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InstaBlog Collection: Cortleyou Rd, Coney Island Avenue, & Midwood

Author's Notes: This post combines many more images & stories! Make sure to click read more!
Also: Warning—these are blog-style posts originally from social media. Beware typos and poorly elucidated thoughts. For more polish, perhaps try an article!

Cortleyou Rd. & Ditmas Park

A look at the bustling urbanism, attractive architecture, and all-around beautiful streetscape of Cortleyou Road, one of the main streets of Ditmas Park, Brooklyn.

InstaBlog: Bay Ridge Branch

Author's note: Warning—this is a blog-style post based on a social media post. Beware typos and poorly elucidated thoughts. For more polish, perhaps try an article!

Whenever I'm out walking in Brooklyn, I love to look for the Bay Ridge Branch, a little-used, freight-only piece of rail infrastructure that stretches across the borough.

I'm consistently impressed by how hard the right-of-way can be to spot, even when you know where it is located; it seems, somehow, to just blend into the background. Looking through fences is like looking into a different world—and in a way it is, to the almost abandoned-in-place remnants of industrial Brooklyn.

While it seems highly unlikely right now, if the Regional Planning Association's TriboroRX plan ever comes to fruition, this line will be rebuilt as (more likely than not) light rail, forming a large loop all the way across outer Brooklyn, up north through Queens, and then across the Hell Gate Bridge into the Bronx. This intersection, on Coney Island Avenue, would be between the Ave H/E 16th Station (interchange with the Q train) and the McDonald Avenue Station (interchange with the F).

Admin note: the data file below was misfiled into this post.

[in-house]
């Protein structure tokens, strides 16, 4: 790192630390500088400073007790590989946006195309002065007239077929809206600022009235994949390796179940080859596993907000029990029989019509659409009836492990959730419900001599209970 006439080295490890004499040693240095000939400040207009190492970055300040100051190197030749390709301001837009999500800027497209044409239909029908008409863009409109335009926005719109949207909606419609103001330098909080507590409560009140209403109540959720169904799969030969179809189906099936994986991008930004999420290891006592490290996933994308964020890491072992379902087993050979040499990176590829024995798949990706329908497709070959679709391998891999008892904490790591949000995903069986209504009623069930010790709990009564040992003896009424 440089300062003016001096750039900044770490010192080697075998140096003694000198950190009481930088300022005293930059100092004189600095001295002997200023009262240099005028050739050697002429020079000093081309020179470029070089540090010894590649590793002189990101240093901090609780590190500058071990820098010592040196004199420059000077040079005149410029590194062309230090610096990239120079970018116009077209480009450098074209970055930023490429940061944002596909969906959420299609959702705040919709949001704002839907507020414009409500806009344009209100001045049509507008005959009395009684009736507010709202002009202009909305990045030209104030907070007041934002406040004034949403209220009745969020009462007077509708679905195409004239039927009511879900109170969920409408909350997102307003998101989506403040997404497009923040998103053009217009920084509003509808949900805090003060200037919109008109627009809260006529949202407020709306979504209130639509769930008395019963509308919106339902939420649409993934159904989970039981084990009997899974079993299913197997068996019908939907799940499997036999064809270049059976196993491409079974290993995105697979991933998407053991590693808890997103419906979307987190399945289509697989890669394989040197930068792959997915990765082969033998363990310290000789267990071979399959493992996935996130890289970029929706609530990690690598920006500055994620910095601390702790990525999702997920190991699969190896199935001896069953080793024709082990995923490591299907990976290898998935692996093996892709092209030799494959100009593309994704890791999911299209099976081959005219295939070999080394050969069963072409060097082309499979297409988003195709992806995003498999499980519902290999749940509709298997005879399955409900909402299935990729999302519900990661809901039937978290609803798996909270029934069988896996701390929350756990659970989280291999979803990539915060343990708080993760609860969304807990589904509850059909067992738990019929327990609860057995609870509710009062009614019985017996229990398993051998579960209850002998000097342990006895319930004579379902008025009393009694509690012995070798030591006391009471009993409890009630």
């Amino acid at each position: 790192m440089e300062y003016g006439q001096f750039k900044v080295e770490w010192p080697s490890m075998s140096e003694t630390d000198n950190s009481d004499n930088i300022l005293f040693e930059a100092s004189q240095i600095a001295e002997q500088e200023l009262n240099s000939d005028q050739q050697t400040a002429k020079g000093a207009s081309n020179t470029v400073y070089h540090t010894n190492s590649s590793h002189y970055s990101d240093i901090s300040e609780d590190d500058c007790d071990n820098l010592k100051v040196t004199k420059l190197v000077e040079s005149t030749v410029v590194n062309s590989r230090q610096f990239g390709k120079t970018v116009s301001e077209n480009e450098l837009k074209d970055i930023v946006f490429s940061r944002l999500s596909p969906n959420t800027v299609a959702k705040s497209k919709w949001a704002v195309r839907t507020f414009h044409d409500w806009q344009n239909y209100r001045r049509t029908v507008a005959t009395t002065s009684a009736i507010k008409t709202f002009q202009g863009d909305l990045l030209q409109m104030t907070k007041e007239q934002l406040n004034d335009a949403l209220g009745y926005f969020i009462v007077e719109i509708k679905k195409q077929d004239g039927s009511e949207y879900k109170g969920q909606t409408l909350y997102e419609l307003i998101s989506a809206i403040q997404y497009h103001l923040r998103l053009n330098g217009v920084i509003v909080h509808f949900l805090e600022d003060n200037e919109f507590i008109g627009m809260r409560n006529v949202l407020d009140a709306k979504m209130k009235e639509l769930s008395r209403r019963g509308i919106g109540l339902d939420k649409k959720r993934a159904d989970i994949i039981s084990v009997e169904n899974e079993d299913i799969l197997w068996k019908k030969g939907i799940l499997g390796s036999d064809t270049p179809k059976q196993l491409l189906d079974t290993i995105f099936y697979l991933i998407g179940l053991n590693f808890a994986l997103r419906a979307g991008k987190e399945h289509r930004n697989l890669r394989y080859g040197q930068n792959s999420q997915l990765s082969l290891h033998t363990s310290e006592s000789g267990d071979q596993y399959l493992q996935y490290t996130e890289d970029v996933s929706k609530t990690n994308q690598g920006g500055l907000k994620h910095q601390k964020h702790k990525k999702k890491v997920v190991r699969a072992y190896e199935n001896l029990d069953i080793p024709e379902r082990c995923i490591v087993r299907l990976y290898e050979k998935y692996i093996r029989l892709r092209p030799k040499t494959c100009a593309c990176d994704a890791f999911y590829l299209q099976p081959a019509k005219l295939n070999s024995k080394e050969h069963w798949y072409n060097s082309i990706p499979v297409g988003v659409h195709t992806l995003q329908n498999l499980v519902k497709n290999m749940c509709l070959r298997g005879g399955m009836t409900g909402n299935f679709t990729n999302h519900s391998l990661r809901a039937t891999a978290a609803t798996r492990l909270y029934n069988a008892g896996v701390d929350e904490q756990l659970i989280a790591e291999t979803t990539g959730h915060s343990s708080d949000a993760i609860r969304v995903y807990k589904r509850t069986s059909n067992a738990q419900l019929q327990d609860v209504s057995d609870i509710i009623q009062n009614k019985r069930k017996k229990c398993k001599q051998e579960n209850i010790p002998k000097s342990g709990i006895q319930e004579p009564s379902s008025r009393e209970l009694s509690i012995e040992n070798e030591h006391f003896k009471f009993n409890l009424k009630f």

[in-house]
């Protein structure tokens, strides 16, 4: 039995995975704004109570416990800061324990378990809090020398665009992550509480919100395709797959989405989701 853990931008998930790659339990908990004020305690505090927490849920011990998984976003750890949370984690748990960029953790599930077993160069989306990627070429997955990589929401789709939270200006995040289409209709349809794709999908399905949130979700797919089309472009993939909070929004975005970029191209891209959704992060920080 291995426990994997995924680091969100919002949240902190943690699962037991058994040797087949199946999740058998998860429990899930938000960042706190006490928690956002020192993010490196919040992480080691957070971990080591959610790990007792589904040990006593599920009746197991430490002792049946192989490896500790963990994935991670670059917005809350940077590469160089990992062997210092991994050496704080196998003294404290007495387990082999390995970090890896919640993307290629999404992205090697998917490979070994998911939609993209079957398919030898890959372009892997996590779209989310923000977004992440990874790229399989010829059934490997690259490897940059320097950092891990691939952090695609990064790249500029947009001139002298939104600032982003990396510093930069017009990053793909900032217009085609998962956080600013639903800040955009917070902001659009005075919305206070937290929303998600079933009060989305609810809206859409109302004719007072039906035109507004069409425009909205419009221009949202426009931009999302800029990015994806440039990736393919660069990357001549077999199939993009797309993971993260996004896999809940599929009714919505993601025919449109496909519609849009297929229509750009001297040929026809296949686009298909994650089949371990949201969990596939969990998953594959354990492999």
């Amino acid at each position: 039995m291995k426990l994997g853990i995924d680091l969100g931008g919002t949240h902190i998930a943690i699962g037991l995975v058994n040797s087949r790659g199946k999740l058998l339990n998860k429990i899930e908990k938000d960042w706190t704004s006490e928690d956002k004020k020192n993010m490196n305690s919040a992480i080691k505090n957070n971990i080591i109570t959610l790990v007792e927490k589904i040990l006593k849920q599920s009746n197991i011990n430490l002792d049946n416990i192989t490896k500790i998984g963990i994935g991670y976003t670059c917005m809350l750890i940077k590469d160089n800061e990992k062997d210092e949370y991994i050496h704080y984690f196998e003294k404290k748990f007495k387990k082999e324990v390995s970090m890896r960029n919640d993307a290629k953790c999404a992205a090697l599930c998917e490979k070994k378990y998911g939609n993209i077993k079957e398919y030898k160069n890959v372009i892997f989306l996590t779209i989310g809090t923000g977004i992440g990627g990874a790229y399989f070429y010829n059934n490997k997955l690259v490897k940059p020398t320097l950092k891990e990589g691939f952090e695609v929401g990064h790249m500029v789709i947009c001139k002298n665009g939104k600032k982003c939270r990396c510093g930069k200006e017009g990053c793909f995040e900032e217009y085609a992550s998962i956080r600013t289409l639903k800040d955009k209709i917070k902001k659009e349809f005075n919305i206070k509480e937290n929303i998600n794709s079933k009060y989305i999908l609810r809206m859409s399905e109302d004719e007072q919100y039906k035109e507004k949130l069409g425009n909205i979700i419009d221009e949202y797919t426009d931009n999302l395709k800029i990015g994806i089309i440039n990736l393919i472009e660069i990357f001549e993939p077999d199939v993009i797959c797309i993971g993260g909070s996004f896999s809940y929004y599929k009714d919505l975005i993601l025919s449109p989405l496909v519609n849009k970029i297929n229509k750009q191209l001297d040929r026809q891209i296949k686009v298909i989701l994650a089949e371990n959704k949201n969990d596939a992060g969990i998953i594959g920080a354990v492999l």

Another option would be to connect the line to a proposed cross-harbor freight tunnel, allowing freight trains (and their goods) to reach Long Island without masses of trucks and traffic.

Either way, it would be a significant transformation for what, right now, is a lonely, oft-ignored piece of the city.

Based on an Instagram post.
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InstaBlog: Flatbush Malls

Author's note: Warning—this is a blog-style post based on a social media post. Beware typos and poorly elucidated thoughts. For more polish, perhaps try an article!

The Flatbush Malls of Victorian, well... Flatbush, a circa 1900-1910 real estate development.

InstaBlog: Coney Island Avenue

Author's note: Warning—this is a blog-style post based on a social media post. Beware typos and poorly elucidated thoughts. For more polish, perhaps try an article!

Coney Island Avenue is one of the major north-south streets of Brooklyn, and looking at a map, you would expect it to be a bustling hub of urbanism, like nearby Flatbush or Nostrand Aves. But while it is busy in parts, and is certainly a vital part of the neighborhoods it runs through, it could also use a lot of love.

InstaBlog: Cortleyou Road, Ditmas Park

Author's note: Warning—this is a blog-style post based on a social media post. Beware typos and poorly elucidated thoughts. For more polish, perhaps try an article!

A look at the bustling urbanism, attractive architecture, and all-around beautiful streetscape of Cortleyou Road, one of the main streets of Ditmas Park, Brooklyn.

InstaBlog: Cortleyou Road Station

Author's note: Warning—this is a blog-style post based on a social media post. Beware typos and poorly elucidated thoughts. For more polish, perhaps try an article!

The Cortleyou Road stop on the BMT Brighton Line—today's Q train. A strange name for a road, to be sure but a lovely station all the same.